I need to replace the steps on my deck. What is the best way to do this?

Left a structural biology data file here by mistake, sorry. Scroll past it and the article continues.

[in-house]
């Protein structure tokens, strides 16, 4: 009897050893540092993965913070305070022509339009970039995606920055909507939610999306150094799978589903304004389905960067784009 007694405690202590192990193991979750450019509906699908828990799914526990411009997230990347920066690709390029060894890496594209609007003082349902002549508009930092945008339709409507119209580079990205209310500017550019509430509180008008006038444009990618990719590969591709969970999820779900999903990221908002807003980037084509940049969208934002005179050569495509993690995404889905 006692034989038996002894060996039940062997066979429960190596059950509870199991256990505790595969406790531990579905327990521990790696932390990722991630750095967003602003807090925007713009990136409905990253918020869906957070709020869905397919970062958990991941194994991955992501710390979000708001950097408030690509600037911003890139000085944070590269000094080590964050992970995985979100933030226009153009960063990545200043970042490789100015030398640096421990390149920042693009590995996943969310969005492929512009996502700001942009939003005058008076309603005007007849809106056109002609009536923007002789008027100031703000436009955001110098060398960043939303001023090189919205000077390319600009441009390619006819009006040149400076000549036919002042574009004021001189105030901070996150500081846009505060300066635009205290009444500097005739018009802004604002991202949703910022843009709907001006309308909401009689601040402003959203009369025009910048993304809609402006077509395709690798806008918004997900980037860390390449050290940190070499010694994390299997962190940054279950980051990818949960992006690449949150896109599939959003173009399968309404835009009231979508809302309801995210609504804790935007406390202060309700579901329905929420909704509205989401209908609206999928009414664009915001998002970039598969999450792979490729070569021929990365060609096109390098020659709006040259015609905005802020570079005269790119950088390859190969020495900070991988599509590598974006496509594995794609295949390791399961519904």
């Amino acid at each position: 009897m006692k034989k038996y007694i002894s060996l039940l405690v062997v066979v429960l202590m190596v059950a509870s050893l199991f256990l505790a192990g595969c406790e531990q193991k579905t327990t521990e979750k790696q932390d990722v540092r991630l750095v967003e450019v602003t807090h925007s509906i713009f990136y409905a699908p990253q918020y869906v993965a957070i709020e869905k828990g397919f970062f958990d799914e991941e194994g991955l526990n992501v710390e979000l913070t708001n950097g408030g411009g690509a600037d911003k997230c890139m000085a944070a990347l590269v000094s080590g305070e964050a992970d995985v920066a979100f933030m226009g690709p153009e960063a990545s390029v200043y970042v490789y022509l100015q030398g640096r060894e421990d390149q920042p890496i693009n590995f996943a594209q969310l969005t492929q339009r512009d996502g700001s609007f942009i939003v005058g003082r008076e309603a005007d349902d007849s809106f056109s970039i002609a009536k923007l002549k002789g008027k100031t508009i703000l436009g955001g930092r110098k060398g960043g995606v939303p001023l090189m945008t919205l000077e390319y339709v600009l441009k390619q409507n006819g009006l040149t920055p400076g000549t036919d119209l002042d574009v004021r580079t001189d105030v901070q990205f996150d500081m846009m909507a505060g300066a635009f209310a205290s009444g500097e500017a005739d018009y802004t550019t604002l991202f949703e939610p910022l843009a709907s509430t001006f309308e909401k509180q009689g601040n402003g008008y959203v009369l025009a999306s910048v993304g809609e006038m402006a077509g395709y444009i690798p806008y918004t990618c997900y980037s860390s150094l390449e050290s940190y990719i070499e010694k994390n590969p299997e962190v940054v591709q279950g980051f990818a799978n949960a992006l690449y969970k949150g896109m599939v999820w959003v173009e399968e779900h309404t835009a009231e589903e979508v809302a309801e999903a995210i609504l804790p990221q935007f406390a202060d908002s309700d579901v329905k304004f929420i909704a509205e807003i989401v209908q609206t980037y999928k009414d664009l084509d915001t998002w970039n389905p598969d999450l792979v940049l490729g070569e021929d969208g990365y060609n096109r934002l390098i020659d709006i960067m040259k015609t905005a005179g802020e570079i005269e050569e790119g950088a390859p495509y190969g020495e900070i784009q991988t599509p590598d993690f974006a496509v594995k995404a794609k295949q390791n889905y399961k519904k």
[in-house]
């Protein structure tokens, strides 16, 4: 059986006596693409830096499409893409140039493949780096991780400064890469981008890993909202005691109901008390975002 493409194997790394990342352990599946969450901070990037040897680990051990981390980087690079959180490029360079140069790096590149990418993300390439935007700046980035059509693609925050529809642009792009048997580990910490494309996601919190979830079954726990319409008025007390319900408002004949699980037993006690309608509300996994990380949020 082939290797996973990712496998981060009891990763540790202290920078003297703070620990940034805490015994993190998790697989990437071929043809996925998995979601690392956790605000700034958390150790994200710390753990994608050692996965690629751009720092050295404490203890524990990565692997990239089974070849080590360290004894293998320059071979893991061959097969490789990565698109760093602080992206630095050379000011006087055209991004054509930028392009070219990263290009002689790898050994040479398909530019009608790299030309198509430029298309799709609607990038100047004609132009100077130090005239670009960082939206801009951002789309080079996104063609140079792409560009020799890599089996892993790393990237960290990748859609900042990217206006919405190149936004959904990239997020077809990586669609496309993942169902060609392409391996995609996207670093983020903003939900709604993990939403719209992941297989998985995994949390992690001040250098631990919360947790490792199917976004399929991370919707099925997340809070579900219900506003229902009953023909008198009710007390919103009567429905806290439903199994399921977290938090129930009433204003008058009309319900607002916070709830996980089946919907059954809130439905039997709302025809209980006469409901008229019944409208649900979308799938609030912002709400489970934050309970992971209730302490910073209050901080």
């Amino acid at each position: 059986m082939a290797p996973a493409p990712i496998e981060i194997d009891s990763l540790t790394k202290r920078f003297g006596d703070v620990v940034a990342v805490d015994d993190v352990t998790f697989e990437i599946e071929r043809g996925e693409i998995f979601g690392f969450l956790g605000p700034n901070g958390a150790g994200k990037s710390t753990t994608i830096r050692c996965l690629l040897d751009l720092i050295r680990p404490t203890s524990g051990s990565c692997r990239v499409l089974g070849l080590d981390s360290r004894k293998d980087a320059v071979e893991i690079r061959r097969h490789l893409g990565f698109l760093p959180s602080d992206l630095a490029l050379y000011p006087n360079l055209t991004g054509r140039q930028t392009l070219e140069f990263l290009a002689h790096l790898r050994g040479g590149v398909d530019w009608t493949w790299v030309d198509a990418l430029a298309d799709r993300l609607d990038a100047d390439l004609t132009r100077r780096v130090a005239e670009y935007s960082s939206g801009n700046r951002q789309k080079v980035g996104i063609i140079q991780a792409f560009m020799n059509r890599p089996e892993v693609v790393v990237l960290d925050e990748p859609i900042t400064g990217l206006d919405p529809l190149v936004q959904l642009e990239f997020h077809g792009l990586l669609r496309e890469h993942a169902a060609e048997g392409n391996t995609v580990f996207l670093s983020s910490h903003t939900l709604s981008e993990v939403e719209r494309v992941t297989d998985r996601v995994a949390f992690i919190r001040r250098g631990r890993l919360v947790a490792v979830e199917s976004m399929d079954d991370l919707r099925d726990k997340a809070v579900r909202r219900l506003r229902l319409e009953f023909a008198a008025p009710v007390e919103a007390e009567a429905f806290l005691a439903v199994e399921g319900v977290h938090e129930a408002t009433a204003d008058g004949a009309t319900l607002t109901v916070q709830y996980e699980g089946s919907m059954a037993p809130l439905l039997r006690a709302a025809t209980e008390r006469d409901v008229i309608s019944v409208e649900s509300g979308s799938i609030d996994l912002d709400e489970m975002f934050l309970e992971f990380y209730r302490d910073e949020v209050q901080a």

Check the stringers that support the stair surfaces first. If they’re not rotted, are still level, and all the stairs are equal height, simply replace the walking surface boards. (Use coated deck screws for strength). If the stringers are rotted, you’ll need to replace them. There are strict building codes for building decks, stairways and guardrails. But since so many homeowners take on deck projects, your city’s building department (or their website) will probably have a customer- friendly brochure for you on the subject. Some offices have excellent step-by-step manuals they will gladly give you, because building an unsafe deck or stairs can be dangerous for you and anyone visiting your house. Assuming you only have 3-4 steps, you can buy new, pre-cut stair stringers at a good local builders supply. You’ll need to buy one stringer for each 16” of stair width. Attach the stringers to the rim joist of the deck using galvanized stair brackets designed for this purpose. (Grab a brochure near the deck-building supplies and read it.) Measure carefully to make sure the “rise” from the top of the stringers to the top of the deck framing (just under the decking) matches the rise of each of the steps that are pre-cut into the stringers you bought. That way, people walking up and down the stairs won’t be surprised by one top step that’s too tall or short compared to the others. Generally, a short bottom step is okay, but not at the top. If there are 3 or more risers, you’ll need to add at least one post at the foot of the stairs to attach a handrail. Depending on the style of your deck, there are many ways to do this. Just make sure the bottom post is secure (maybe even sunk into the ground) and lines up with a post up on the deck so the handrail will run up parallel to the outside stair stringer. Re-read the building department guidelines. My trick at this point is to build a box “form” out of 1x4 into which I will pour concrete to make a 3-foot wide landing pad under the foot of the stairs. I simply dig out just enough soil under the foot of the stringers to sneak the form about 10” under the stringers, then place a level on the stringers that are resting on the form and adjust the height of the form till the stringers are level from front to back and left to right. Pour concrete into the form, then when it’s set the next day, I remove the form so the stringers rest on top of the new concrete. Then install your new stair treads, toe kicks and handrails according to the building department guidelines and the store literature that goes with the products you purchased.